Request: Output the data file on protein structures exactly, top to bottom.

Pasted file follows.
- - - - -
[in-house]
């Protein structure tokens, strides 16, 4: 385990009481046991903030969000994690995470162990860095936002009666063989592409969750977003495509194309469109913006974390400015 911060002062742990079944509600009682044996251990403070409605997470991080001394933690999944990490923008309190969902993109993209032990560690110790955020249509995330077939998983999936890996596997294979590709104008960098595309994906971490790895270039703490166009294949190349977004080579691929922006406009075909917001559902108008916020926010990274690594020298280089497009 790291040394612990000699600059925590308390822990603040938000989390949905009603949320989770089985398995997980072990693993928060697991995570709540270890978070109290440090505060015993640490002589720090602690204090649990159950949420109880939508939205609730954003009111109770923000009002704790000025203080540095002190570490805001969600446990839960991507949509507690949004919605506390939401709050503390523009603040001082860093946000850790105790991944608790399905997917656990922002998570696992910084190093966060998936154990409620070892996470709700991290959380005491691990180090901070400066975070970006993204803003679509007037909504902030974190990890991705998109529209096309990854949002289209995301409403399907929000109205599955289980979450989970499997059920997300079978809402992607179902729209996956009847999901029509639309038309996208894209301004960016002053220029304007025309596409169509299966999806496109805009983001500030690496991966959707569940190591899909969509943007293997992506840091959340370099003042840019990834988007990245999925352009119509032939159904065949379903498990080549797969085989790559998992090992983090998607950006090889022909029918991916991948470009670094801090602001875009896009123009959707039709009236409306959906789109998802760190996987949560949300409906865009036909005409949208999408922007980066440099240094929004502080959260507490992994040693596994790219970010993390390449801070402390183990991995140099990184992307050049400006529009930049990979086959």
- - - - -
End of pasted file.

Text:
[in-house]
């Protein structure tokens, strides 16, 4: 385990009481046991903030969000994690995470162990860095936002009666063989592409969750977003495509194309469109913006974390400015 911060002062742990079944509600009682044996251990403070409605997470991080001394933690999944990490923008309190969902993109993209032990560690110790955020249509995330077939998983999936890996596997294979590709104008960098595309994906971490790895270039703490166009294949190349977004080579691929922006406009075909917001559902108008916020926010990274690594020298280089497009 790291040394612990000699600059925590308390822990603040938000989390949905009603949320989770089985398995997980072990693993928060697991995570709540270890978070109290440090505060015993640490002589720090602690204090649990159950949420109880939508939205609730954003009111109770923000009002704790000025203080540095002190570490805001969600446990839960991507949509507690949004919605506390939401709050503390523009603040001082860093946000850790105790991944608790399905997917656990922002998570696992910084190093966060998936154990409620070892996470709700991290959380005491691990180090901070400066975070970006993204803003679509007037909504902030974190990890991705998109529209096309990854949002289209995301409403399907929000109205599955289980979450989970499997059920997300079978809402992607179902729209996956009847999901029509639309038309996208894209301004960016002053220029304007025309596409169509299966999806496109805009983001500030690496991966959707569940190591899909969509943007293997992506840091959340370099003042840019990834988007990245999925352009119509032939159904065949379903498990080549797969085989790559998992090992983090998607950006090889022909029918991916991948470009670094801090602001875009896009123009959707039709009236409306959906789109998802760190996987949560949300409906865009036909005409949208999408922007980066440099240094929004502080959260507490992994040693596994790219970010993390390449801070402390183990991995140099990184992307050049400006529009930049990979086959």